“As a kid, a little kid, I loved going to the movies, and now I love making movies.” — Jonathan Demme
Throughout his illustrious career, spanning more than four decades, Jonathan Demme transcended the constricted barriers of filmmaking and ventured boldly into whatever interested him. From exploitation films to thrillers, social commentaries and hilarious comedies, humanist dramas or documentaries steeped in socio-political sensibilities, there was nothing that Demme did not try his hand at and achieved immense success.
Known for his love for luxurious scripts, rich dialogue, and quirky yet perceptive characters, especially strong women, Demme was distinguished for using super close-up shots to highlight the caustic claustrophobia perpetrated by the character in focus. This technique is said to have inspired many, including Paul Thomas Anderson and Wes Anderson. Paul Thomas Anderson, who has always been a huge fan of Demme, stated in an interview that the three filmmakers from whom he derived inspiration were “Jonathan Demme, Jonathan Demme and Jonathan Demme”.
Demme had a profound impact on cinema. Winning an Academy Award for his groundbreaking film The Silence of the Lambs, which despite heavy criticism from the LGBTQ+ community, painted the greatest character study ever attempted in film. Demme showcased his immense prowess in other films namely Rachel Getting Married, Melvin and Howard, Philadelphia etc. The director was never afraid of advocating sensitive topics which included the discrimination meted out to AIDS patients in society as well as the systemic racism that still plagues the globe. Demme was a popular face in documentary filmmaking as well, and proclaimed his adoration for the art by saying that he loved “the idea of documentaries. I love seeing documentaries, and I love making them. Documentaries are incredibly easy to shoot. The ease with which you can hear something’s going on, somebody’s going to be somewhere: That sounds so interesting. Pick up your camera and go.”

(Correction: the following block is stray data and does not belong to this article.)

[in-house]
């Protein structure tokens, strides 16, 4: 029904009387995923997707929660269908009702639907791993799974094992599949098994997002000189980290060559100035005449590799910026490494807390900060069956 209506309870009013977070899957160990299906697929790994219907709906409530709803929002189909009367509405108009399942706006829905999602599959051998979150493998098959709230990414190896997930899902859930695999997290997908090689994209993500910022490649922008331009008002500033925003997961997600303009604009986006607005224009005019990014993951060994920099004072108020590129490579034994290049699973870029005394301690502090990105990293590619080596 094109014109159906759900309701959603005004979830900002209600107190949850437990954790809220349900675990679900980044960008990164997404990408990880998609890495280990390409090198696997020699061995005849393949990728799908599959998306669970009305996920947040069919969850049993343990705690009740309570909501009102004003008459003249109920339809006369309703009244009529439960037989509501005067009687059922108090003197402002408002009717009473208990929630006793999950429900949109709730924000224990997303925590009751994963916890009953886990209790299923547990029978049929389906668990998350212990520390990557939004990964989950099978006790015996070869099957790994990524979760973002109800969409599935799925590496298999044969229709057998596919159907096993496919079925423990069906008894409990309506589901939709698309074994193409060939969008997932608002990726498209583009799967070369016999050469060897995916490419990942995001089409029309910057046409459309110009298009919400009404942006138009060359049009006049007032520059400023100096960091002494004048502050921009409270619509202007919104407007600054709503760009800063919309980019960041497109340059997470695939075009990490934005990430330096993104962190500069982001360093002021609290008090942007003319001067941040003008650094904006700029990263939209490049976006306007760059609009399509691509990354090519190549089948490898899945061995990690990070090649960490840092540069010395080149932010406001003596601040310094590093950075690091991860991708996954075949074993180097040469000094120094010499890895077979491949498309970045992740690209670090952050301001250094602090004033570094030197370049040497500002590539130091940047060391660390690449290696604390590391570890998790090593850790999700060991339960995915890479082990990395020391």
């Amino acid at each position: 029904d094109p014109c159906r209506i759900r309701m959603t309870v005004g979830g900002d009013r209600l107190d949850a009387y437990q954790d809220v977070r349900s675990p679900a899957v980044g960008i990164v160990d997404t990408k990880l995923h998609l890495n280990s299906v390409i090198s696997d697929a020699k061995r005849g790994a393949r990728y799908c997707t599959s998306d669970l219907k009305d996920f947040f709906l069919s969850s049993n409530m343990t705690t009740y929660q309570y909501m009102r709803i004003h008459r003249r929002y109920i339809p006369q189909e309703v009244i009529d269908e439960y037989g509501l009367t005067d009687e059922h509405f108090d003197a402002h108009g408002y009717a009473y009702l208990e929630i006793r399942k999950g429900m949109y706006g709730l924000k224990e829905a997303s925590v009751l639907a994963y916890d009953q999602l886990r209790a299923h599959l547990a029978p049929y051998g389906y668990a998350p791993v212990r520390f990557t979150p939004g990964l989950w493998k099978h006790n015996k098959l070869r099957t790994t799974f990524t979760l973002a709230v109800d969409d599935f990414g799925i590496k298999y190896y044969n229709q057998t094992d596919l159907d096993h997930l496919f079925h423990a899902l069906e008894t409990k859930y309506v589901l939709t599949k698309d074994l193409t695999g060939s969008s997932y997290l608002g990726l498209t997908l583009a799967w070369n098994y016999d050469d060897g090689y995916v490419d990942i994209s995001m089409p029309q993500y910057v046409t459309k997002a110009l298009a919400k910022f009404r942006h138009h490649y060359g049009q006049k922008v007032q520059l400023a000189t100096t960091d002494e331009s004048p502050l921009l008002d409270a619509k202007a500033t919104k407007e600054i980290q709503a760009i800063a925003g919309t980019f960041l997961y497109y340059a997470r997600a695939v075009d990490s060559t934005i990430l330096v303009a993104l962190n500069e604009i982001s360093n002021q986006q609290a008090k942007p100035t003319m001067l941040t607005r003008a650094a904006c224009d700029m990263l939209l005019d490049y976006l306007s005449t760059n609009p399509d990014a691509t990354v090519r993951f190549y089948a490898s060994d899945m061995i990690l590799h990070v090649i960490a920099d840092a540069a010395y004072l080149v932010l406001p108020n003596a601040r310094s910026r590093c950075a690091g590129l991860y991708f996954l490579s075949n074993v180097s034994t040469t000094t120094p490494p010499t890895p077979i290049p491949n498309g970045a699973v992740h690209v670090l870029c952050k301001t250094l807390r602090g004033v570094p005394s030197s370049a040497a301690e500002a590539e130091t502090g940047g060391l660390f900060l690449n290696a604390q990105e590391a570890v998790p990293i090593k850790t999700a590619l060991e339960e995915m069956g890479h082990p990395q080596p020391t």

Passionate about his work and in love with cinema, Demme has often stated how much he enjoys his work, once saying, “everything I’ve made — it doesn’t mean they’ve all been good — but everything I’ve made so far, big or little, fiction or documentary, has been something that I’ve been really enthusiastic about”. Unfortunately, the filmmaker passed away on April 26, 2017, at 73, due to some health complications. The film industry mourned him deeply, and in her statement, Jodie Foster reminisced his passion, “pure energy”, and creative genius while describing him to be as “dynamic” and “quirky as his comedies and as deep as his dramas”.
We pay homage to the legendary director by taking a look at the six definitive films that would describe his filmography the best.
A six definitive film-guide to Jonathan Demme